delivered the opinion of the court:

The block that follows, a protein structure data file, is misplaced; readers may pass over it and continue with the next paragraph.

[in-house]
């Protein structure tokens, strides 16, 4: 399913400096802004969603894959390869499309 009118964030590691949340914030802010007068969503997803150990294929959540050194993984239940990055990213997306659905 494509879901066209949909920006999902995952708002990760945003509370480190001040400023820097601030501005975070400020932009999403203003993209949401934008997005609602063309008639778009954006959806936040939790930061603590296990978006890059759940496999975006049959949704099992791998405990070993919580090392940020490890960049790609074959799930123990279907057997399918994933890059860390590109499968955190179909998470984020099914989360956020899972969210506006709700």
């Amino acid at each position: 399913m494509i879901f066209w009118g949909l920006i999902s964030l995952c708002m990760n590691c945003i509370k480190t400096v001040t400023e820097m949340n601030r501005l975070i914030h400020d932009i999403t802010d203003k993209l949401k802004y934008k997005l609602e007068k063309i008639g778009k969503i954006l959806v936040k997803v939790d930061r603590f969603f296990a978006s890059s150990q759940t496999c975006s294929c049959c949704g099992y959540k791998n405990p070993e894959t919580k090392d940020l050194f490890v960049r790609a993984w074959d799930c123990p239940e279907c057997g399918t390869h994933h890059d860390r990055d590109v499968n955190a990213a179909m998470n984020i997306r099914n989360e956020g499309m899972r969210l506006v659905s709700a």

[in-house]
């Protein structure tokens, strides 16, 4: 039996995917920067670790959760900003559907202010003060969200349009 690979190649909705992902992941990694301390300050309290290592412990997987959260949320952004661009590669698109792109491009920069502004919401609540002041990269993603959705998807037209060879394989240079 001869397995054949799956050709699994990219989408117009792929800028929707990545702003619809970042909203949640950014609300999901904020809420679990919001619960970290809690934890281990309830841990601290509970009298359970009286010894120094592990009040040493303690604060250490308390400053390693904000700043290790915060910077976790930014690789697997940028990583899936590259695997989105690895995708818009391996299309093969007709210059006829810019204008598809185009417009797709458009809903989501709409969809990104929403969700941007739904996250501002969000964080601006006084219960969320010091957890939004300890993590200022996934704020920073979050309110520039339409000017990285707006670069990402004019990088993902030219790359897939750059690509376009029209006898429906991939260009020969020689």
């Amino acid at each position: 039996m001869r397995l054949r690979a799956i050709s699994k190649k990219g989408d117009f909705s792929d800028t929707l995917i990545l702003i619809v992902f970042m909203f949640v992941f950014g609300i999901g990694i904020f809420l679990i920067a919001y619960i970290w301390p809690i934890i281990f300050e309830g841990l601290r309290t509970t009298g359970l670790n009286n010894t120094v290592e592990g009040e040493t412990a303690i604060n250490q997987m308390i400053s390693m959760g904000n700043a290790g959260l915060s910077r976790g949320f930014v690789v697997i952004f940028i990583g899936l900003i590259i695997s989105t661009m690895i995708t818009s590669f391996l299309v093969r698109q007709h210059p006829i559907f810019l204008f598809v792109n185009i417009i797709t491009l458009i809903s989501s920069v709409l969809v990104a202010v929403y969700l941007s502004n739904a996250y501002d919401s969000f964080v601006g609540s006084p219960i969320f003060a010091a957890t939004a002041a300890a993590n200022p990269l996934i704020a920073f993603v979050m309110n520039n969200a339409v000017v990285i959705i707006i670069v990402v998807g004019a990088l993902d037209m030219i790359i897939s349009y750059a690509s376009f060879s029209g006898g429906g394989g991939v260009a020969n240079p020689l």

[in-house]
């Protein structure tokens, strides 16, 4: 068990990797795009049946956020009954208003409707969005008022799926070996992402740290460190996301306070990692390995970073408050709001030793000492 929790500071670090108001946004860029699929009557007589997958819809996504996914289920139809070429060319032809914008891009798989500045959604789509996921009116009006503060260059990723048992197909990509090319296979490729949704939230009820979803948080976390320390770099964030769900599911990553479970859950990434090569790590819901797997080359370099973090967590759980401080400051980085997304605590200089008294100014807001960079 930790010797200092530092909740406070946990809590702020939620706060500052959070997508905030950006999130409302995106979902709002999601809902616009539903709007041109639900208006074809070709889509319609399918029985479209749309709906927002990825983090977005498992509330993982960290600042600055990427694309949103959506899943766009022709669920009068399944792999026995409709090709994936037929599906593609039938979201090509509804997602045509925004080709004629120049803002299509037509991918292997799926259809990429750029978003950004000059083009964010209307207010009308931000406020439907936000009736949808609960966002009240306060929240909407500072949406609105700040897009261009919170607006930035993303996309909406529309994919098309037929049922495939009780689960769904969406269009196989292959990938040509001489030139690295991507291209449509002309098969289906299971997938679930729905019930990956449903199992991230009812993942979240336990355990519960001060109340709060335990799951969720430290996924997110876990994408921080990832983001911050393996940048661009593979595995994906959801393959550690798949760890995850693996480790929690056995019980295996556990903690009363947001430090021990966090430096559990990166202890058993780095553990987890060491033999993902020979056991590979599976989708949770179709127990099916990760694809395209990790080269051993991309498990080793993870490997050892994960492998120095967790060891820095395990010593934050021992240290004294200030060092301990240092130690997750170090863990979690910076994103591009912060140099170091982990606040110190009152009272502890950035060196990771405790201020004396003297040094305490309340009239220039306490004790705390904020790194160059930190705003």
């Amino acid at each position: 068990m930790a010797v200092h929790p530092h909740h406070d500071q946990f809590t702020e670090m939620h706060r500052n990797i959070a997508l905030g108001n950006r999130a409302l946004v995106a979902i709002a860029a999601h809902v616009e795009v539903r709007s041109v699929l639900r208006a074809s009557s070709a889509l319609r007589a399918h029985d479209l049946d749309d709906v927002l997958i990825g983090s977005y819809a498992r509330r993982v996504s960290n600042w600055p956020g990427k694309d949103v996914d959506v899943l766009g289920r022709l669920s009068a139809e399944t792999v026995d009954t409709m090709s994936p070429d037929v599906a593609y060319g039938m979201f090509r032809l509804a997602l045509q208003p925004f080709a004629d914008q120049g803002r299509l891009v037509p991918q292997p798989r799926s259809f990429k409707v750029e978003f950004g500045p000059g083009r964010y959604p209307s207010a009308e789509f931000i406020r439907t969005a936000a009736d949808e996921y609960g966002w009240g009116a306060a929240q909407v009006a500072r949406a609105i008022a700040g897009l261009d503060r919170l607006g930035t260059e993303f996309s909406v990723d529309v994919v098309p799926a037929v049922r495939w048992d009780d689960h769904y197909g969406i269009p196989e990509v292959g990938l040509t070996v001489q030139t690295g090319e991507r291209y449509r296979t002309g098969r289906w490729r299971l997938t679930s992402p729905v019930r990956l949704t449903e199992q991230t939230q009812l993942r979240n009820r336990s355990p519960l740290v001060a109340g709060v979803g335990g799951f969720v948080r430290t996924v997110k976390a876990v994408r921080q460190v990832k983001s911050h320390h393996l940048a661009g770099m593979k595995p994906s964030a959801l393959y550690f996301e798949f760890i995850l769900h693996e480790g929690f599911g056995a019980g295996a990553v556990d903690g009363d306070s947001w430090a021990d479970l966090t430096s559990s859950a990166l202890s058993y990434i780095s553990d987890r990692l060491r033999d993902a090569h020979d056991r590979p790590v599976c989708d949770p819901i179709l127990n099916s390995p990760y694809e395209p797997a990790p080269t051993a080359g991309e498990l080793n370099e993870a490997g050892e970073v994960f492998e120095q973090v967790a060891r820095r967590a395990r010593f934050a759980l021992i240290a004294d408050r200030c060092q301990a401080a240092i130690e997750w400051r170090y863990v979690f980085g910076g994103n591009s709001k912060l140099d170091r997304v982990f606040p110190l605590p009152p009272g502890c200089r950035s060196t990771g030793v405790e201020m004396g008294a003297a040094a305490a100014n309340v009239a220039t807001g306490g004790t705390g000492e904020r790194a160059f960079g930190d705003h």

Maggie Oswald filed a bill in the circuit court of Effingham county against James F. Smith, Jr., and his grantees, C. A. Newbanks and Tillie Newbanks, to declare null and void, as a forgery, an instrument purporting to be a deed which was executed by the complainant on February 27, 1928, conveying certain lots in the city of Effingham to James F. Smith, Jr., which was recorded in the recorder’s office of Effingham county; to cancel such record, to declare the title to the property to be in the complainant, and for general relief. An answer was filed and an issue of fact was submitted to a jury, as follows: “Is the deed set forth in the bill of complaint, purporting to have been executed by Maggie Oswald to James E. Smith, Jr., her genuine deed of conveyance ?” which the jury, after *492hearing the evidence, answered in the negative. A motion by the defendants for a new trial was overruled, and a decree was entered setting aside the forged deed and the deed from Smith to the Newbanks. C. A. Newbanks and Til-lie Newbanks have appealed.